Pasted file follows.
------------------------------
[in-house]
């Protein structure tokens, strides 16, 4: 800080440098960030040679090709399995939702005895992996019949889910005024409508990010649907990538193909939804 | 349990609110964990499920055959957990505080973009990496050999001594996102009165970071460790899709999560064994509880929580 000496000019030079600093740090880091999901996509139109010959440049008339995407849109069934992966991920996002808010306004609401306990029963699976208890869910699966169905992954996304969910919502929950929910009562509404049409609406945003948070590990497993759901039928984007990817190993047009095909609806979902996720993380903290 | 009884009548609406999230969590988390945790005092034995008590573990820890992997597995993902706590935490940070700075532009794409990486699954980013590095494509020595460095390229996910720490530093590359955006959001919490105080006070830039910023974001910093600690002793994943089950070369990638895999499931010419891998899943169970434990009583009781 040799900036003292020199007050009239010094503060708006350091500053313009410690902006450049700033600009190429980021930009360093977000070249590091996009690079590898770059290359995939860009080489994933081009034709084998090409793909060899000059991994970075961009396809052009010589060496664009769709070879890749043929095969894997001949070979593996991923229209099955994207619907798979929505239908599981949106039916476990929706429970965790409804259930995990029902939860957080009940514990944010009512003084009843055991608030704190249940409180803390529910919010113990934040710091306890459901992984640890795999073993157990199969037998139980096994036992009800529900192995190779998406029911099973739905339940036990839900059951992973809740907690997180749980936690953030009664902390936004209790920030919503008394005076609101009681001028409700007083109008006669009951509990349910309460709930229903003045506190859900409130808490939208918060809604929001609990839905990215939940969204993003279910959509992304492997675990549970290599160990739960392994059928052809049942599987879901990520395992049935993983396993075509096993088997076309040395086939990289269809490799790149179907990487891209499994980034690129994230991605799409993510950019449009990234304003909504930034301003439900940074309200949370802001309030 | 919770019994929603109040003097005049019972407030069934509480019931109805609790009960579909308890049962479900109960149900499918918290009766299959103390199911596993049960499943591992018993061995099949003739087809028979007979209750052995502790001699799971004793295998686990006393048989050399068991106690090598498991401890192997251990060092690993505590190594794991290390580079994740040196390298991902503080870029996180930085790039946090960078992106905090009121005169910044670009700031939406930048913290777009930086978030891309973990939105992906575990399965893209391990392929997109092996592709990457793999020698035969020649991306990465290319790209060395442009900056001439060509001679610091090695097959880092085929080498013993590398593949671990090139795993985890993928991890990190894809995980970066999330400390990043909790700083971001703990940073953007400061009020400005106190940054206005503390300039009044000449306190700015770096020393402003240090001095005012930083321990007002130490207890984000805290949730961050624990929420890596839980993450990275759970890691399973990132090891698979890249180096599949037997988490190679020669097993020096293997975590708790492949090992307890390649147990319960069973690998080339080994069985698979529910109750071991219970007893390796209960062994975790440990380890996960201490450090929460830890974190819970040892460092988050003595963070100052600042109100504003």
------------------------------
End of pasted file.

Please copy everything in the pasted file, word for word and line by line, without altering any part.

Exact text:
[in-house]
């Protein structure tokens, strides 16, 4: 800080440098960030040679090709399995939702005895992996019949889910005024409508990010649907990538193909939804 | 349990609110964990499920055959957990505080973009990496050999001594996102009165970071460790899709999560064994509880929580 000496000019030079600093740090880091999901996509139109010959440049008339995407849109069934992966991920996002808010306004609401306990029963699976208890869910699966169905992954996304969910919502929950929910009562509404049409609406945003948070590990497993759901039928984007990817190993047009095909609806979902996720993380903290 | 009884009548609406999230969590988390945790005092034995008590573990820890992997597995993902706590935490940070700075532009794409990486699954980013590095494509020595460095390229996910720490530093590359955006959001919490105080006070830039910023974001910093600690002793994943089950070369990638895999499931010419891998899943169970434990009583009781 040799900036003292020199007050009239010094503060708006350091500053313009410690902006450049700033600009190429980021930009360093977000070249590091996009690079590898770059290359995939860009080489994933081009034709084998090409793909060899000059991994970075961009396809052009010589060496664009769709070879890749043929095969894997001949070979593996991923229209099955994207619907798979929505239908599981949106039916476990929706429970965790409804259930995990029902939860957080009940514990944010009512003084009843055991608030704190249940409180803390529910919010113990934040710091306890459901992984640890795999073993157990199969037998139980096994036992009800529900192995190779998406029911099973739905339940036990839900059951992973809740907690997180749980936690953030009664902390936004209790920030919503008394005076609101009681001028409700007083109008006669009951509990349910309460709930229903003045506190859900409130808490939208918060809604929001609990839905990215939940969204993003279910959509992304492997675990549970290599160990739960392994059928052809049942599987879901990520395992049935993983396993075509096993088997076309040395086939990289269809490799790149179907990487891209499994980034690129994230991605799409993510950019449009990234304003909504930034301003439900940074309200949370802001309030 | 919770019994929603109040003097005049019972407030069934509480019931109805609790009960579909308890049962479900109960149900499918918290009766299959103390199911596993049960499943591992018993061995099949003739087809028979007979209750052995502790001699799971004793295998686990006393048989050399068991106690090598498991401890192997251990060092690993505590190594794991290390580079994740040196390298991902503080870029996180930085790039946090960078992106905090009121005169910044670009700031939406930048913290777009930086978030891309973990939105992906575990399965893209391990392929997109092996592709990457793999020698035969020649991306990465290319790209060395442009900056001439060509001679610091090695097959880092085929080498013993590398593949671990090139795993985890993928991890990190894809995980970066999330400390990043909790700083971001703990940073953007400061009020400005106190940054206005503390300039009044000449306190700015770096020393402003240090001095005012930083321990007002130490207890984000805290949730961050624990929420890596839980993450990275759970890691399973990132090891698979890249180096599949037997988490190679020669097993020096293997975590708790492949090992307890390649147990319960069973690998080339080994069985698979529910109750071991219970007893390796209960062994975790440990380890996960201490450090929460830890974190819970040892460092988050003595963070100052600042109100504003």